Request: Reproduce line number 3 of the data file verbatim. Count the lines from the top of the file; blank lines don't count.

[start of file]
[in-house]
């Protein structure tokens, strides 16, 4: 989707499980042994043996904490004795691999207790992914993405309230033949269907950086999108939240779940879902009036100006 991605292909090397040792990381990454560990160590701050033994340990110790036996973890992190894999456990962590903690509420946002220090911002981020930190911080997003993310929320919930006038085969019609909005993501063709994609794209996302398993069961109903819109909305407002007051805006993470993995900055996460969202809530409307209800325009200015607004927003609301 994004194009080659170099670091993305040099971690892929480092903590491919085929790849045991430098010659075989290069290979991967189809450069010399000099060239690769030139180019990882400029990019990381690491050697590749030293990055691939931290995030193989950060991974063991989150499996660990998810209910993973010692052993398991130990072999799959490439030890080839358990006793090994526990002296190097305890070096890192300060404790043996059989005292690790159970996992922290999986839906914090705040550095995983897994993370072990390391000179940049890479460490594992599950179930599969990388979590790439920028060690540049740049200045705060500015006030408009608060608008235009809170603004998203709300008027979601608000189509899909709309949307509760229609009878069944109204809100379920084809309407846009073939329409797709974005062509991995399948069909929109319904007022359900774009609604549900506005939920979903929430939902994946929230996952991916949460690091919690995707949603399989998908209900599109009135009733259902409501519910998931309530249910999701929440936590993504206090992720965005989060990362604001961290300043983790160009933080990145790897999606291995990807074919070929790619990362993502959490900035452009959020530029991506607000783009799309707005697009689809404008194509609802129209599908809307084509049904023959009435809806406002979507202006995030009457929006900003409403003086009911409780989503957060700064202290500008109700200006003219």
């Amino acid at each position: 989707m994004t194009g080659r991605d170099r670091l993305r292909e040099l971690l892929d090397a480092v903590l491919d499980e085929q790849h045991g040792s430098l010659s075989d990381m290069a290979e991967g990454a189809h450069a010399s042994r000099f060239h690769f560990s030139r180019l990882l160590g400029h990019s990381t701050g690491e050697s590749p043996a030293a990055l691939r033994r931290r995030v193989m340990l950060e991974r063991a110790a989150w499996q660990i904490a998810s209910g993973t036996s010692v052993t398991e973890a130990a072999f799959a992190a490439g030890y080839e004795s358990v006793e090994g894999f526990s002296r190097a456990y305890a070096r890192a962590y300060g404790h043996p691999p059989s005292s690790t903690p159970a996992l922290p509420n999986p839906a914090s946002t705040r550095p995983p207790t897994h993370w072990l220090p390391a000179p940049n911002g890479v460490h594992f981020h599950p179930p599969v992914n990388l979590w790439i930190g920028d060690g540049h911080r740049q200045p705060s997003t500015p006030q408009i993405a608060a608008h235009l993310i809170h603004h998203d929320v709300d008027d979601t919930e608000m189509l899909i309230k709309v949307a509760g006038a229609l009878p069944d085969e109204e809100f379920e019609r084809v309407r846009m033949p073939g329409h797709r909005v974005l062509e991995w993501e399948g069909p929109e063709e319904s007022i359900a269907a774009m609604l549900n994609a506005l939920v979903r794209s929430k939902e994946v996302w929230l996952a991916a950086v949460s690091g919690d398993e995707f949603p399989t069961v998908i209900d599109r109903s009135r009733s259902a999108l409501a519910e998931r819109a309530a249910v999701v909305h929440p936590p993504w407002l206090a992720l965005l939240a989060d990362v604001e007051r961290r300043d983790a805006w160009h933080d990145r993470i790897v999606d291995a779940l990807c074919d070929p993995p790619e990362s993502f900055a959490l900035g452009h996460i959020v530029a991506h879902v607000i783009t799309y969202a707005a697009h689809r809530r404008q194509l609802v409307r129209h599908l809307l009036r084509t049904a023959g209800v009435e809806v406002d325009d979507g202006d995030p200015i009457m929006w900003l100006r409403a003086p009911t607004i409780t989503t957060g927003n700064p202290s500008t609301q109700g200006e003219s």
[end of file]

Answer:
């Amino acid at each position: 989707m994004t194009g080659r991605d170099r670091l993305r292909e040099l971690l892929d090397a480092v903590l491919d499980e085929q790849h045991g040792s430098l010659s075989d990381m290069a290979e991967g990454a189809h450069a010399s042994r000099f060239h690769f560990s030139r180019l990882l160590g400029h990019s990381t701050g690491e050697s590749p043996a030293a990055l691939r033994r931290r995030v193989m340990l950060e991974r063991a110790a989150w499996q660990i904490a998810s209910g993973t036996s010692v052993t398991e973890a130990a072999f799959a992190a490439g030890y080839e004795s358990v006793e090994g894999f526990s002296r190097a456990y305890a070096r890192a962590y300060g404790h043996p691999p059989s005292s690790t903690p159970a996992l922290p509420n999986p839906a914090s946002t705040r550095p995983p207790t897994h993370w072990l220090p390391a000179p940049n911002g890479v460490h594992f981020h599950p179930p599969v992914n990388l979590w790439i930190g920028d060690g540049h911080r740049q200045p705060s997003t500015p006030q408009i993405a608060a608008h235009l993310i809170h603004h998203d929320v709300d008027d979601t919930e608000m189509l899909i309230k709309v949307a509760g006038a229609l009878p069944d085969e109204e809100f379920e019609r084809v309407r846009m033949p073939g329409h797709r909005v974005l062509e991995w993501e399948g069909p929109e063709e319904s007022i359900a269907a774009m609604l549900n994609a506005l939920v979903r794209s929430k939902e994946v996302w929230l996952a991916a950086v949460s690091g919690d398993e995707f949603p399989t069961v998908i209900d599109r109903s009135r009733s259902a999108l409501a519910e998931r819109a309530a249910v999701v909305h929440p936590p993504w407002l206090a992720l965005l939240a989060d990362v604001e007051r961290r300043d983790a805006w160009h933080d990145r993470i790897v999606d291995a779940l990807c074919d070929p993995p790619e990362s993502f900055a959490l900035g452009h996460i959020v530029a991506h879902v607000i783009t799309y969202a707005a697009h689809r809530r404008q194509l609802v409307r129209h599908l809307l009036r084509t049904a023959g209800v009435e809806v406002d325009d979507g202006d995030p200015i009457m929006w900003l100006r409403a003086p009911t607004i409780t989503t957060g927003n700064p202290s500008t609301q109700g200006e003219s």